13 JANUARY 1855, Page 25


Tins temporary effusion has the advantage of a subject which in- terests. It also exhibits considerable poetical spirit, and as much, harmony of versification as perhaps the sonnet permits in English. The topic of particular poems when it relates to the war is closely adhered to and distinctly presented, so that the mind is fully occu- pied with the theme. The subjects are well varied, not merely by events of the war itself, but by domestic topics. It is beyond anybody's skill to avoid the monotony which the form of the sonnet entails, especially in a series. Tangible or technical defects or merits are a secondary matter, except in as far as merit of that kind enables the author to pre- sent his ideas effectively. This little book is distinguished by a i lofty and vigorous patriotic feeling, not losing sight of reason n national enthusiasm or a vague love of national glory, but not weighing great principles in the scales of mercantile profit. The people often instinctively seize a truth that platform speakers can- not reach; the poet sees the truth, but enforces it rather by his art than by argument.


What if the Turk be foul or fair ? Is't known That the sublime Samaritan of old Withheld his hand till the bruised wretch had told His creed ? Your neighbour's roof is but a shed, Yet if he burns shall not the flame enfold Your palace ? Saving his, you save your own. Oh ye who fall that Liberty may stand, The light of coming ages shines before Upon your graves ! Oh ye immortal band, hether ye wrestled with this Satan o'er A dead dog, or the very living head Of Freedom, every precious drop ye bled

• Sonnets on the War. By Alexander Smith, and by the Author of" Balder" and " The Roman." Published by Bogue.

Is holy. 'Tie not for his broken door That the stern goodman shoots the burglar dead."

The striking features of the campaign are treated, as well as what may be termed the policy of the war. Here is one of the sonnets on Alma.


God be with every man who fell or fought! Let that stern Marshal ever honoured be,

Who asked the price of dazzling victory—

Life ! And he threw his down. There slumbers not 'Meng our brave dead a braver man than he.

The proudest tears into my eyes are brought

By the plumed soldiers of my native land : Sons are they of that worn and wasted band Who stood around their King the while the night Darkened on Flodden. Oh! with hearth as light As if these wild heights were a summer feat They marched to death. Their ruined ranks were true As crumbling squares at deadly Waterloo, On which vain hurricanes of battle beat."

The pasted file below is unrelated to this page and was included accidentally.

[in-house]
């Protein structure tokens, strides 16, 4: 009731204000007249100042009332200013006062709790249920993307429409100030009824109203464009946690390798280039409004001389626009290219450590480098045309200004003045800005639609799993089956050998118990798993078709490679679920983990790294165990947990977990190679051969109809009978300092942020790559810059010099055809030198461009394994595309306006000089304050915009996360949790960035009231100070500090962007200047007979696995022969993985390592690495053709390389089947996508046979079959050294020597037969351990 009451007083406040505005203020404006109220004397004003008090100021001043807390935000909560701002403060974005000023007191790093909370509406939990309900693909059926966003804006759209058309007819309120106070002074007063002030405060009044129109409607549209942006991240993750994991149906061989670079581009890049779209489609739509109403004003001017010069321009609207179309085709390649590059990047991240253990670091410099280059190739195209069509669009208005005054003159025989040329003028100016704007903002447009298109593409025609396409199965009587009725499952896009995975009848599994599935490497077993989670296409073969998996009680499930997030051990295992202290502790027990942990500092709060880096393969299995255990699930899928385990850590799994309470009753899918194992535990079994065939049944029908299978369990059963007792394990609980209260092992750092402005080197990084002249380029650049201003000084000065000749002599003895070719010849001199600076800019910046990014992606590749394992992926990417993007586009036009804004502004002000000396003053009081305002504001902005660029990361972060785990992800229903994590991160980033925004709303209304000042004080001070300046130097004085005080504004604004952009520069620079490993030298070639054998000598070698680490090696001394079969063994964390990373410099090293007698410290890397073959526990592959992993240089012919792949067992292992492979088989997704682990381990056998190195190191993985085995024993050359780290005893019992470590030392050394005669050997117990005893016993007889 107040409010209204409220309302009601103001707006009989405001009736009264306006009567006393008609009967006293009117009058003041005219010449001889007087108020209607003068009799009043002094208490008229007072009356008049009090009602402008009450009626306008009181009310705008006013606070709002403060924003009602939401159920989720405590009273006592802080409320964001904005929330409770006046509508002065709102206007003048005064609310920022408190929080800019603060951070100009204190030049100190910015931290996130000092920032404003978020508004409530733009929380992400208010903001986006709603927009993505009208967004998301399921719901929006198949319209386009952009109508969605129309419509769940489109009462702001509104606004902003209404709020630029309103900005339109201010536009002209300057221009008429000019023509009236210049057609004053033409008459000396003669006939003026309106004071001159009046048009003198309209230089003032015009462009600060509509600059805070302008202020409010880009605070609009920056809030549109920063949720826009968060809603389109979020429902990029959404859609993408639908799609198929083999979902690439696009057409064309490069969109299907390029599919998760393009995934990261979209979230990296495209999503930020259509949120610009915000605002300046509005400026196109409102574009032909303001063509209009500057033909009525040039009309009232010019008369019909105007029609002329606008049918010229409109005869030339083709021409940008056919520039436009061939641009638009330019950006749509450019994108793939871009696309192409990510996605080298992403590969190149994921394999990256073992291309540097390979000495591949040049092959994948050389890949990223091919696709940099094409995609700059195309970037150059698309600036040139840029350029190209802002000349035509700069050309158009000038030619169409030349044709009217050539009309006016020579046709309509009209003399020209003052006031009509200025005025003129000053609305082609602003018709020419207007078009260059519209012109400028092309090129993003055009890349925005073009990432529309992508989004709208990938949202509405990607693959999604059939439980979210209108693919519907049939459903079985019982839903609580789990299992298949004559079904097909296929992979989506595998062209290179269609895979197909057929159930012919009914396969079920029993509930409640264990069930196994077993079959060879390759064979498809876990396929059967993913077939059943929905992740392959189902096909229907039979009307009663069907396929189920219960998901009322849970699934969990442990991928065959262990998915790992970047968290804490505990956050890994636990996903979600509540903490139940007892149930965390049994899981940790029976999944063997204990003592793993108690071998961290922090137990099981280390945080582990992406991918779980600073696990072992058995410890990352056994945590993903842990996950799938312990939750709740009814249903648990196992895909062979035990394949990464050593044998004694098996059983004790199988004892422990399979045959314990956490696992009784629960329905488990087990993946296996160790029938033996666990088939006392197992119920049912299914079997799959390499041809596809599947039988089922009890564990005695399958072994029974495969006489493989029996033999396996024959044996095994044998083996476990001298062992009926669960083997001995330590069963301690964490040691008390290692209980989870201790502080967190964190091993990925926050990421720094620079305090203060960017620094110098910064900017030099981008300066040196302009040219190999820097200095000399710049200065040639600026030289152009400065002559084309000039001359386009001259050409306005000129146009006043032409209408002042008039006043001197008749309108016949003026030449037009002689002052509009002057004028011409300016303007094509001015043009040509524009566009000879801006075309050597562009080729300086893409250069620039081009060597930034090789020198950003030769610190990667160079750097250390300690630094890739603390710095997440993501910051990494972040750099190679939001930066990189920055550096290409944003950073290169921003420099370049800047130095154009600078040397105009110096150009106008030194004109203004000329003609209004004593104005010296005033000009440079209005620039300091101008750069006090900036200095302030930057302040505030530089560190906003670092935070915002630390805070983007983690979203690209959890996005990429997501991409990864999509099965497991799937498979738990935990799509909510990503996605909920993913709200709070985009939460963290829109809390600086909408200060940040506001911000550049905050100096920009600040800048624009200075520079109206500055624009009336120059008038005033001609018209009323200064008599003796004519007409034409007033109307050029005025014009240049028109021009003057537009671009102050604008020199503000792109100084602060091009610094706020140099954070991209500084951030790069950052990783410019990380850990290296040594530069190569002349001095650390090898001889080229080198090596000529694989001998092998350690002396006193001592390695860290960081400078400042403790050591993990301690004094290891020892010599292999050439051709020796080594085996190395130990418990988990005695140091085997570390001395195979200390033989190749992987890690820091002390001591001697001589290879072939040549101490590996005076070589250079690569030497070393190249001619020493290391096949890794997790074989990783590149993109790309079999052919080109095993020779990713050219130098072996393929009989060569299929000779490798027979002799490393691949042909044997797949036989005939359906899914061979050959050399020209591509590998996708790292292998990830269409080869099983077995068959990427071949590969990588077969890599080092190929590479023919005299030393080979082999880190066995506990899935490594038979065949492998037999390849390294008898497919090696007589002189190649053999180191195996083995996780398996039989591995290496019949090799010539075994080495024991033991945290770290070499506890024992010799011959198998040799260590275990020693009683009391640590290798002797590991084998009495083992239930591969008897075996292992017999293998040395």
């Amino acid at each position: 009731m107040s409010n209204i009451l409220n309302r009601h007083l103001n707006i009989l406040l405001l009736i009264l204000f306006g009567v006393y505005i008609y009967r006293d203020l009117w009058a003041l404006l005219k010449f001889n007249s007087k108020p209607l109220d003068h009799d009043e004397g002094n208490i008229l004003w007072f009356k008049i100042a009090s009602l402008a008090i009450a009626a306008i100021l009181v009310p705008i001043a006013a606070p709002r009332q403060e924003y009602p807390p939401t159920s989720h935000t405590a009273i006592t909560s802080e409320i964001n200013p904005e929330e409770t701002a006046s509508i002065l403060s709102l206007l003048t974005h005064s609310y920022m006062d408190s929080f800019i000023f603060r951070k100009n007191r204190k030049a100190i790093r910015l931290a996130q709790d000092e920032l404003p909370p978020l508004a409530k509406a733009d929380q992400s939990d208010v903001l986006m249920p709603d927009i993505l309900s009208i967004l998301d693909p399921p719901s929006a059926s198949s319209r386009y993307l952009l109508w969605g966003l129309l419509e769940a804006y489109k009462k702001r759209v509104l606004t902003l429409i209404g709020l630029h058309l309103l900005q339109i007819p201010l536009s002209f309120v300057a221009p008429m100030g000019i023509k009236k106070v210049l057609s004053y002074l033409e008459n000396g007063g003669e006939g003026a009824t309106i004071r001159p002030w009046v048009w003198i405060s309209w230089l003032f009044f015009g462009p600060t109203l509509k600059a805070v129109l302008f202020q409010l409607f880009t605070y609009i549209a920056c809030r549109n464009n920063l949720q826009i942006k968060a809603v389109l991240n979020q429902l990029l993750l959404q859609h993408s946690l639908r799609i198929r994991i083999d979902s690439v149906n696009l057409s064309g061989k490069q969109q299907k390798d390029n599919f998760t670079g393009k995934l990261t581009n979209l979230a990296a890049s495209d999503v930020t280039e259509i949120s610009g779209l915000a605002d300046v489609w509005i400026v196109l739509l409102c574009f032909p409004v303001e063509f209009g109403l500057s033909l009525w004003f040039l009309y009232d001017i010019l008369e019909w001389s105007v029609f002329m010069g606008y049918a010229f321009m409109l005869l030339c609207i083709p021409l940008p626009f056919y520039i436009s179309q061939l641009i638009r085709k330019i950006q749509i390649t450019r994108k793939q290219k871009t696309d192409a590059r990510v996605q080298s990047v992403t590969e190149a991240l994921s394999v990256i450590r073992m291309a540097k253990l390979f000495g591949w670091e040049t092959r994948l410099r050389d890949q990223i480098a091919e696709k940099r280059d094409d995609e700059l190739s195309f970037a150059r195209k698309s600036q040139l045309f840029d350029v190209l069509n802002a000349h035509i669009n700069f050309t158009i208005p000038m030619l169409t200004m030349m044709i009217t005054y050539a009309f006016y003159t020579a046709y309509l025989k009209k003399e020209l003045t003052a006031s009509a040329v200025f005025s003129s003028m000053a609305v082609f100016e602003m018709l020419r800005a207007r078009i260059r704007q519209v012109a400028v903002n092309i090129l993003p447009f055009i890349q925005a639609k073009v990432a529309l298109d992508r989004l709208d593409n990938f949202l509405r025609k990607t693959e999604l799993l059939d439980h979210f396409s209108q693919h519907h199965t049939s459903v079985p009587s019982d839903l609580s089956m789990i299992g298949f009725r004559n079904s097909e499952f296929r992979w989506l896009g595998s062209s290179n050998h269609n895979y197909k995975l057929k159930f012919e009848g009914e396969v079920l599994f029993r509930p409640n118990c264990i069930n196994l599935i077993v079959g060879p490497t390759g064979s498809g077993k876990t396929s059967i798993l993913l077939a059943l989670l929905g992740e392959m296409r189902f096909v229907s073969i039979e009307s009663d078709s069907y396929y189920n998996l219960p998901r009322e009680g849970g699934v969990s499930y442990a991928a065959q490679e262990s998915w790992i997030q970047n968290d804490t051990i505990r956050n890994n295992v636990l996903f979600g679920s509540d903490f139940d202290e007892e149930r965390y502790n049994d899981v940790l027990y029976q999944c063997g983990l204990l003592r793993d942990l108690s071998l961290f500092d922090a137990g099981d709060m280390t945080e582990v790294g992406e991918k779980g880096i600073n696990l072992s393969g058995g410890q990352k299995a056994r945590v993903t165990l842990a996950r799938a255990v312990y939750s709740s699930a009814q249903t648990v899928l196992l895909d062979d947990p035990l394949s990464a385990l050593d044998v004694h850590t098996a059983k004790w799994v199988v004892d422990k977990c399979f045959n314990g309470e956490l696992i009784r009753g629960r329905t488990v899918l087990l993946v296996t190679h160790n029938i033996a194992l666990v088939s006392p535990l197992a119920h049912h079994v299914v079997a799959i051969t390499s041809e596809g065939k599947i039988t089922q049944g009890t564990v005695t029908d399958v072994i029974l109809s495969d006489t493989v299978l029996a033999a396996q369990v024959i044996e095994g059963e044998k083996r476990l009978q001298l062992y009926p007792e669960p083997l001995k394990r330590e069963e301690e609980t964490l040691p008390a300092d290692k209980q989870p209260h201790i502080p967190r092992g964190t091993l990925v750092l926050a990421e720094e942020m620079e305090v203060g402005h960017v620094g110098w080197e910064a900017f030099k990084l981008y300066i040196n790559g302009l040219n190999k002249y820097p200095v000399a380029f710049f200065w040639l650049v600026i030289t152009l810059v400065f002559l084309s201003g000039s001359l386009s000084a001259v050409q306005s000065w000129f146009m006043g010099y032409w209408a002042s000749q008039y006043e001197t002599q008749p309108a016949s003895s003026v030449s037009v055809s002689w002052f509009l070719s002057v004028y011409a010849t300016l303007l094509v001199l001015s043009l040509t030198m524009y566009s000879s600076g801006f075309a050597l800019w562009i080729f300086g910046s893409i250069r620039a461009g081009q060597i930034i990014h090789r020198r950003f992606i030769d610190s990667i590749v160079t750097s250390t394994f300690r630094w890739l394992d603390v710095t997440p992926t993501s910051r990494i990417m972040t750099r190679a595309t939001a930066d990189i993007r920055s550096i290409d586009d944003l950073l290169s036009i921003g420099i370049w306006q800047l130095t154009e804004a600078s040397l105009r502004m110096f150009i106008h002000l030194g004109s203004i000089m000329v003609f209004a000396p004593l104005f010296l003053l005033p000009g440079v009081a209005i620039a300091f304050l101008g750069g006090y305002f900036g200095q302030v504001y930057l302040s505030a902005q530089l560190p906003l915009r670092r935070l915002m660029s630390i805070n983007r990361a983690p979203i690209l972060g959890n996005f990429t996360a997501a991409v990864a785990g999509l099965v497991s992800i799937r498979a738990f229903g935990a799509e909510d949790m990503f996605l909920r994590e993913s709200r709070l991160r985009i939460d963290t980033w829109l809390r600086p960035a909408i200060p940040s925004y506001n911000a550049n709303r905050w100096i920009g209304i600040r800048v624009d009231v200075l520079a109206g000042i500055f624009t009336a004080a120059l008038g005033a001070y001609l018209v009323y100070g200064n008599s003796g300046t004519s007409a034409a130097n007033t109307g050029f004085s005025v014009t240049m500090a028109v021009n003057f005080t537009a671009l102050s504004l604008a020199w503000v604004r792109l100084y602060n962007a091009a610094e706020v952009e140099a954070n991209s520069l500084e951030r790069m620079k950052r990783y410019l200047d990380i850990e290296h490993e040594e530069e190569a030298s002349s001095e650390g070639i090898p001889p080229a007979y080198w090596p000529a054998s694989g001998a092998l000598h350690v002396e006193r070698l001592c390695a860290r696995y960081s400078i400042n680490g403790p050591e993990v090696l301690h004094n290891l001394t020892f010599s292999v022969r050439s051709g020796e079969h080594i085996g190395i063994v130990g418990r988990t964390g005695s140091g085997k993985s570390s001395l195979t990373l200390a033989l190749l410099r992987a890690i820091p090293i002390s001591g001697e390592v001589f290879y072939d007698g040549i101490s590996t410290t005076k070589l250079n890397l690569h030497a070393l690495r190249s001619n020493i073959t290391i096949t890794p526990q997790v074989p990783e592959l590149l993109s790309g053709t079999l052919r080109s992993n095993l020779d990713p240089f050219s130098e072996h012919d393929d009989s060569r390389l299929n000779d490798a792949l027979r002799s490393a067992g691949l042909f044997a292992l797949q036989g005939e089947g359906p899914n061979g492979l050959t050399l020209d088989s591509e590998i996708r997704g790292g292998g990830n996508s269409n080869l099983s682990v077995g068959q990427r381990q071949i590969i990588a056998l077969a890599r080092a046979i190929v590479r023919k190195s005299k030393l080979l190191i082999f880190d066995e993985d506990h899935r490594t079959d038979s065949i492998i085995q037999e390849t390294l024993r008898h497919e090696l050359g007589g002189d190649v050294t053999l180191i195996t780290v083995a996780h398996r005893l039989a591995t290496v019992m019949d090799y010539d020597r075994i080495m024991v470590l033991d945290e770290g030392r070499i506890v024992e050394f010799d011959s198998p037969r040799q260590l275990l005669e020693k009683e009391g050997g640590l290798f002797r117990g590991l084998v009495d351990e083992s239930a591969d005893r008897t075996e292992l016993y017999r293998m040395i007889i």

The poet overlooks the military error or misconception of the charge of the Light Brigade, to dwell upon its heroic) features and moral effects.


Traveller on foreign ground, whoe'er thou art, Tell the great tidings! They went down that day A Legion, and came back from victory Two hundred men and Glory ! On the mart Is this "to lose" ? Yet, Stranger, thou shalt say These were our common Britons. 'Tis our way In England. Aye, ye heavens ! I saw them part The Death-Sea as an English dog leaps o'er The rocks into the ocean. He goes in Thick as a lion, and he comes out thin As a starved wolf ; but lo ! he brings to shore A life above his own, which, when his heart Bursts with that final effort, from the stones Springs up and builds a temple o'er his bones."

• The sonnets on the Wounded and the Army Surgeon are not remarkable. They introduce a dramatic dialogue, which very seldom succeeds in grave English verse ; and the dialogue is obviously forced for effect. Some parts are too physical. The war itself is well relieved by domestic pictures, very skilfully handled. There are also sonnets connected with Austria, to which power the poet bears little good-will ; two on the two Napoleons, in a spirit of striking contrast; two on America, with a lurking mistrust that will not allow itself expression; • an excellent one with the title "A Statesman," indicative of' the leader required at this crisis. The following impresses the true spirit required by the time, stern as it may seem. " wAx.

The husband from Whose arms you could not part

Sleep among hundreds in a bloody pit ;

The boy you nursed with fondness infinite Lies on the hill, a bullet through his heart.

Bewildered Bride mute lother I creep apart,

And weep }ourselves away as it is fit. England has sterner work to do than grieve. When our best blood bath drenched that distant tarth, 'What man soc'er in this embattled land Shall raise a hushing arm, and murmur, 'Cease,' A curse be on him ! W e conquer, or we leave A vacant chair at evt ry English hearth. - The far-off ]ilI' of a worthy peace Can be plucked only by War's bloody hand."